Last August, a woman who had lived in her 1108 Albany St. apartment for 29 years came home to find a foreclosure notice on the door.
Although she had faithfully paid her rent, her landlord hadn’t paid his taxes, and now the city was seizing the house.
The story ended in the most unlikely of ways. The upstairs tenant’s brother, a contractor, bought the house from the city. And now he’s poised to become the first contractor to finish a rehab project in the new foreclosure-rehab program.
But a year ago, Rose West didn’t have any inkling such a happy ending might be in the works. She stared at the foreclosure notice, terrified.
She said all she could think was, “Where am I going to go? What am I going to do?”
She ran her day care center out of her apartment. Her colorful sign hung outside the door. Now everything was in jeopardy.
As the year progressed, things didn’t get any easier.
She was diagnosed with chronic obstructive pulmonary disease. She went on oxygen and closed her daycare.
City officials offered a month-to-month lease so that she could stay in the foreclosed house. She agreed to pay rent to the city, but the city didn’t take on the normal burden of property ownership.
“They wouldn’t come to do nothing,” she said. “If we complained about something, they said, you can up and move then.”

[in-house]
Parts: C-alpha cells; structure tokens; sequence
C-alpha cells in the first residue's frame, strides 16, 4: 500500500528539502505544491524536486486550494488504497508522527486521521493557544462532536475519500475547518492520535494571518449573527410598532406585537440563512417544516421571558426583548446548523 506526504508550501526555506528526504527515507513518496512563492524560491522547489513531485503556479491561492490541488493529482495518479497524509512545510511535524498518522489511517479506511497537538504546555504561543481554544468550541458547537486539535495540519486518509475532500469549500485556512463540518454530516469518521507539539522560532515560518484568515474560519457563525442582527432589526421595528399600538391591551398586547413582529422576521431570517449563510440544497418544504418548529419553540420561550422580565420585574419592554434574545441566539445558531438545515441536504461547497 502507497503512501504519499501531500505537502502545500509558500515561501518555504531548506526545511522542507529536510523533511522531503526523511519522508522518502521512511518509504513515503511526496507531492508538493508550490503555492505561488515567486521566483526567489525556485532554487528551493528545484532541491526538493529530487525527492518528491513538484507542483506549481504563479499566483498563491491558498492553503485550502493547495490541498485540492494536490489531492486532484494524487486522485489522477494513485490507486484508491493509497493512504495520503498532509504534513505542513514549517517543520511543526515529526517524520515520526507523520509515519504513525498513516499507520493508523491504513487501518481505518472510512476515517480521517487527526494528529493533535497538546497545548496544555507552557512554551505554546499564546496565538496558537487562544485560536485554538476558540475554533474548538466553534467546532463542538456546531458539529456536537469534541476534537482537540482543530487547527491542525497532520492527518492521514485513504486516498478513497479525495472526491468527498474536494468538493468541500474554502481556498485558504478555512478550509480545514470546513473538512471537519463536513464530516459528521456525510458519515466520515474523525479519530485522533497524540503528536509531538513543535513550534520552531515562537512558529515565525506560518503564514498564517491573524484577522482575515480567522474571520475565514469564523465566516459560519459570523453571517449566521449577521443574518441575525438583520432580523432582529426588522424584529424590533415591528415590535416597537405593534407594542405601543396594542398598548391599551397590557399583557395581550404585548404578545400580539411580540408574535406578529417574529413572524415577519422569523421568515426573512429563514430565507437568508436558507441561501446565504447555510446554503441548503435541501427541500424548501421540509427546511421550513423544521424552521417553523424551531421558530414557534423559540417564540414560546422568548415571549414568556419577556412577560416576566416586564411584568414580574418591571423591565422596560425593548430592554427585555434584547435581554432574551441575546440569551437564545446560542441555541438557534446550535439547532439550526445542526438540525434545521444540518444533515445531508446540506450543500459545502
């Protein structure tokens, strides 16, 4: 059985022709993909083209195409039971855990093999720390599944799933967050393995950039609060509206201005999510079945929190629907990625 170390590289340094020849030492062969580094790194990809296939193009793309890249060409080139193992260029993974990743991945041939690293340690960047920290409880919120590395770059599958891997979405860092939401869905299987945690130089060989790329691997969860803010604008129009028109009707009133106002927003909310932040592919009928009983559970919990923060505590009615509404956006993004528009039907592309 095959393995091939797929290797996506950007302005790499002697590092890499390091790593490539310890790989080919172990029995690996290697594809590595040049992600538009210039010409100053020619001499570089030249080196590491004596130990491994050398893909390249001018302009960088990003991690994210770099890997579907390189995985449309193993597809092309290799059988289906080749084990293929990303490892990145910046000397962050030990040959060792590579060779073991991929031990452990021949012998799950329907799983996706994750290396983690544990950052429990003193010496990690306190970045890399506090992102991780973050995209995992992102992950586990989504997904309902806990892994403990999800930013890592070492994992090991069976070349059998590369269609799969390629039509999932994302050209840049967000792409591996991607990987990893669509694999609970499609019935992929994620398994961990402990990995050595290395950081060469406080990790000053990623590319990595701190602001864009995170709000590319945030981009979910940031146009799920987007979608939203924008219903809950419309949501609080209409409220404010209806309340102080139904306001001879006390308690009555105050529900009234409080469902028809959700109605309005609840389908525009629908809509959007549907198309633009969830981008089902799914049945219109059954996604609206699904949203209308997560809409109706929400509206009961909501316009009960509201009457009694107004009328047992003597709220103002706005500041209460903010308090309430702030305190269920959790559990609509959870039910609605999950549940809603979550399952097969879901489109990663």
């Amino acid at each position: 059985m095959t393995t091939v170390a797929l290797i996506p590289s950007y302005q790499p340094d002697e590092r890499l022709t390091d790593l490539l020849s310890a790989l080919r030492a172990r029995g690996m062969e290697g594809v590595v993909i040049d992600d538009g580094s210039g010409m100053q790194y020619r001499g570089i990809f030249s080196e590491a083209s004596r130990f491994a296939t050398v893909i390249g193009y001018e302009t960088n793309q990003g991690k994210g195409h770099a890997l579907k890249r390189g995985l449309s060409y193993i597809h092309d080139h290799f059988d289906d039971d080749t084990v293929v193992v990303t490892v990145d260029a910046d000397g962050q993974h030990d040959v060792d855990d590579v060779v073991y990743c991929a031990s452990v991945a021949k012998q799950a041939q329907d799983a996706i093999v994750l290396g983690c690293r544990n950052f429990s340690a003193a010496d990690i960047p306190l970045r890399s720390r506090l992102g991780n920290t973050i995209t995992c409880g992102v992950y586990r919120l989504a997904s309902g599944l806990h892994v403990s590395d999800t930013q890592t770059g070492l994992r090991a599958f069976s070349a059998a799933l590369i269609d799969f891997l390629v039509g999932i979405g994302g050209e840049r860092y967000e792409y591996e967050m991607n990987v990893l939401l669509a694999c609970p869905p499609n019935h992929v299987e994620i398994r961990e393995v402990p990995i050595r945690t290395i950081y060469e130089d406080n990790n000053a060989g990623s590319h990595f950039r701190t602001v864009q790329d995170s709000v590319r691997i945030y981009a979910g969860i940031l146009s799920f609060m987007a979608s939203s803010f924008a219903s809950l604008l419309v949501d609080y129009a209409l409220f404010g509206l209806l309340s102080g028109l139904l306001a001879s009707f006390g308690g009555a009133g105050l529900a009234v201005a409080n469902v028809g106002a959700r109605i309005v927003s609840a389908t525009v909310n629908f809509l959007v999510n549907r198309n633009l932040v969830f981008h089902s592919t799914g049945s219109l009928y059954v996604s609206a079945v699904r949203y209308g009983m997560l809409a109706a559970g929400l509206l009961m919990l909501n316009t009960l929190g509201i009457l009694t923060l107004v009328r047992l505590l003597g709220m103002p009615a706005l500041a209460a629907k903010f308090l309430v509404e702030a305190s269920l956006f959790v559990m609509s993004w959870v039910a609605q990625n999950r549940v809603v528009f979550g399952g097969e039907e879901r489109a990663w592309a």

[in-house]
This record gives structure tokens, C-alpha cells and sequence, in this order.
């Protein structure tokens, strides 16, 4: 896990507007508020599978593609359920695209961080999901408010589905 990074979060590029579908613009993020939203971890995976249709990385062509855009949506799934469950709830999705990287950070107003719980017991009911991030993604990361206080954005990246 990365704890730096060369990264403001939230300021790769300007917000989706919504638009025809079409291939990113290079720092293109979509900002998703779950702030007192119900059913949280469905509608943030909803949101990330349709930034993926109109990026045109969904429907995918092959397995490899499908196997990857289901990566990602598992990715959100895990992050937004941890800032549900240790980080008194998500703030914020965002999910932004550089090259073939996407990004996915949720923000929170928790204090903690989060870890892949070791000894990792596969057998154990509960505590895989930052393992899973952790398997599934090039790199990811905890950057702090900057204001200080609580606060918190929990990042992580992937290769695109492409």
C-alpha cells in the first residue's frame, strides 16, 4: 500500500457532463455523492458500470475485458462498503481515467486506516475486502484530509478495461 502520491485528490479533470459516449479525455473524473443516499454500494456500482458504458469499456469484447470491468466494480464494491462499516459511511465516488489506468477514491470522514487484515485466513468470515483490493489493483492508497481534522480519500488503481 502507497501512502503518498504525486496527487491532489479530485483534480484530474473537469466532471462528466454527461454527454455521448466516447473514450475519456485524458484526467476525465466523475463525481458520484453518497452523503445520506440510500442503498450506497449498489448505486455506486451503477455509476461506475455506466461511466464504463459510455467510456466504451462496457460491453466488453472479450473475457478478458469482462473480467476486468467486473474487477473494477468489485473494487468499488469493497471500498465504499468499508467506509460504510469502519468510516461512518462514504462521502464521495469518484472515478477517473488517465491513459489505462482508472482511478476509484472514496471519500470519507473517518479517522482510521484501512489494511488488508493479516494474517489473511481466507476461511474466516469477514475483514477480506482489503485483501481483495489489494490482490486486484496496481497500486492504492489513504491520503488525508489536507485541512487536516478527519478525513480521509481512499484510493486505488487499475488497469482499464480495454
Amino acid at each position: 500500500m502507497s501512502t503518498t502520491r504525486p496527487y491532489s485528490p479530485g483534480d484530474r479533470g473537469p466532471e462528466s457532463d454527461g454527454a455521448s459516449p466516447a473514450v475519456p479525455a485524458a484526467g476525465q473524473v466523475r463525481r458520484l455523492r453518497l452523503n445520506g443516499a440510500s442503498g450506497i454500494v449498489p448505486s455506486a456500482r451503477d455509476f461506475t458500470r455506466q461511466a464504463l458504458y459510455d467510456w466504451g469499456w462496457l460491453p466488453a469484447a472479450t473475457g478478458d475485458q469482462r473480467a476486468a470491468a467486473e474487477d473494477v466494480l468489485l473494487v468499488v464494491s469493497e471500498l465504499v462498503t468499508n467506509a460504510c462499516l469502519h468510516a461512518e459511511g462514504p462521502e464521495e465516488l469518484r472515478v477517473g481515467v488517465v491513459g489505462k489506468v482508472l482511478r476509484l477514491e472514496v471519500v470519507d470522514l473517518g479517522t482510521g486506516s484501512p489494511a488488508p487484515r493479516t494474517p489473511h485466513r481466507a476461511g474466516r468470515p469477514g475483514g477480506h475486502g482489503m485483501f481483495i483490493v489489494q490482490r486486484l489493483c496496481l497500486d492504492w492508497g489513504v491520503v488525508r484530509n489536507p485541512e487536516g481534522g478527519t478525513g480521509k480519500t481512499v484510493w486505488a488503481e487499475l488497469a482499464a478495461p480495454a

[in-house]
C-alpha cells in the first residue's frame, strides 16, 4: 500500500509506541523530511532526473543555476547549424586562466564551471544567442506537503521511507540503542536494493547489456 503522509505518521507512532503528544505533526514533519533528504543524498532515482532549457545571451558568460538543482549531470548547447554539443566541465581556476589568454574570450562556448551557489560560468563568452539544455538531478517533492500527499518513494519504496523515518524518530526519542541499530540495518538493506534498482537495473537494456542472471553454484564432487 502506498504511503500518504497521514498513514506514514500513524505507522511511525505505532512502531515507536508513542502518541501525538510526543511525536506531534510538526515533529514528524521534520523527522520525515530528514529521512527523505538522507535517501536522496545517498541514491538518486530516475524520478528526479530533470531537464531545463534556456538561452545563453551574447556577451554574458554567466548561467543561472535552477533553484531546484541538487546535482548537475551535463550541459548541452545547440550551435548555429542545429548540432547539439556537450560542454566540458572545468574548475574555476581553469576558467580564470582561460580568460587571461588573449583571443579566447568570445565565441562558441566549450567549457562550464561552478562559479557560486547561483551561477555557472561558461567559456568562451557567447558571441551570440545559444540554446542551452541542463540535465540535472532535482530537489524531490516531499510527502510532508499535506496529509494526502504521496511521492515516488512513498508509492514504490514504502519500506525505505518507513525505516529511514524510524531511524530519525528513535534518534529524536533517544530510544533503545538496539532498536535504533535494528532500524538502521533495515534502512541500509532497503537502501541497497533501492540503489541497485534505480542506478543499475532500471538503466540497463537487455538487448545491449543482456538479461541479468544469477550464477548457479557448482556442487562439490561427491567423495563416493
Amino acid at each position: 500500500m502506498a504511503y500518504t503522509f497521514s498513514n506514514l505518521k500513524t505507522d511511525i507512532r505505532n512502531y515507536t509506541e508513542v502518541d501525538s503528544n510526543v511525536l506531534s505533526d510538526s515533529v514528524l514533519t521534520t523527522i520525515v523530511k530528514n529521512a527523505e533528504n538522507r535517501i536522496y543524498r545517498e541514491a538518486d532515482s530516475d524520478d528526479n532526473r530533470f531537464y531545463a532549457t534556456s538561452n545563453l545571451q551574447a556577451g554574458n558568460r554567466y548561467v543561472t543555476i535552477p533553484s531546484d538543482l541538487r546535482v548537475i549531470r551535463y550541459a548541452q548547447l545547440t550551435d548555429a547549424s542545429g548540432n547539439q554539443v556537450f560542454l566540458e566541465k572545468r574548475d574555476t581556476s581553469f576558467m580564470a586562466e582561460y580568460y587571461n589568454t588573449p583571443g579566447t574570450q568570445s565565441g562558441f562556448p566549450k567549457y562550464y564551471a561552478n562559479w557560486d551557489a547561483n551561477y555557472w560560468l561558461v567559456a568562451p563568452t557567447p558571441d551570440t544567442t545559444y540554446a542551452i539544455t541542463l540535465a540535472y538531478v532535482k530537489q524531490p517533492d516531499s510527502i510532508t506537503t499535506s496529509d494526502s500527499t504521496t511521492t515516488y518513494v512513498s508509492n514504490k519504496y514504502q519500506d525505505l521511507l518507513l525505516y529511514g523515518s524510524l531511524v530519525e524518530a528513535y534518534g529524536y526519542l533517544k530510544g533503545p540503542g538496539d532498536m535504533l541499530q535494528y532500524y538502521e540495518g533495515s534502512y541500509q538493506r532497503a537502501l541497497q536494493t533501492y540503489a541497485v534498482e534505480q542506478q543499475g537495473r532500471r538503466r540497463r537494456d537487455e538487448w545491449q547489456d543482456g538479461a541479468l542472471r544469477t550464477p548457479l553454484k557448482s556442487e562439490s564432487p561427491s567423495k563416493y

A possible gas leak frightened her into keeping her heat off at the beginning of the winter because she was afraid it might cause an explosion. When she asked for help, code enforcement posted the building as unsafe, saying she had to move out because she had no heat.
It turned out that the gas leak came from her dryer. She stopped using it, and turned on the heat at last.
“We were just afraid to turn it on,” she said. “National Grid checked it out and said it was OK.”
But no one came to fix the dryer.
Meanwhile, Charles DeBates of Saratoga was hearing the foreclosure stories from his sister, who lives upstairs. She was looking for another place to live, he said, but every apartment was either too expensive or needed major repair work.
Then he heard that the city would sell foreclosed houses to contractors if they agreed to renovate. He called at once.
So far, it’s taken 10 months for his paperwork to filter through the city’s bureaucracy. The City Council voted to sell him the house and he signed a contract to buy it. But the city hasn’t yet finished transferring the deed to him.
Still, as soon as he signed the contract, he started work. He fixed doors and walls, plumbing leaks in the basement, and finally got West a new washer and dryer.
As soon as he gets the deed, he said, he will replace the roof and install siding. An electrician will pull out all of the old wiring and redo it and a plumber will replace the old pipes. Then he’ll do the indoor work, which includes two new furnaces. The city gave him a list of required repairs, along with a deadline.
“It’s a lot. I do a lot of contracting, so it wasn’t so overwhelming to me,” he said.
The work should be done by November, he added. And although he won’t make his money back anytime soon, he said he thinks it’s a good deal.
“Eventually it’ll be a win-win,” he said. “I did it to help my sister out. But I’ve been looking to get into real estate for some time. I probably would have picked a different house, but my sister was living there, and [West]. I felt bad for their situation.”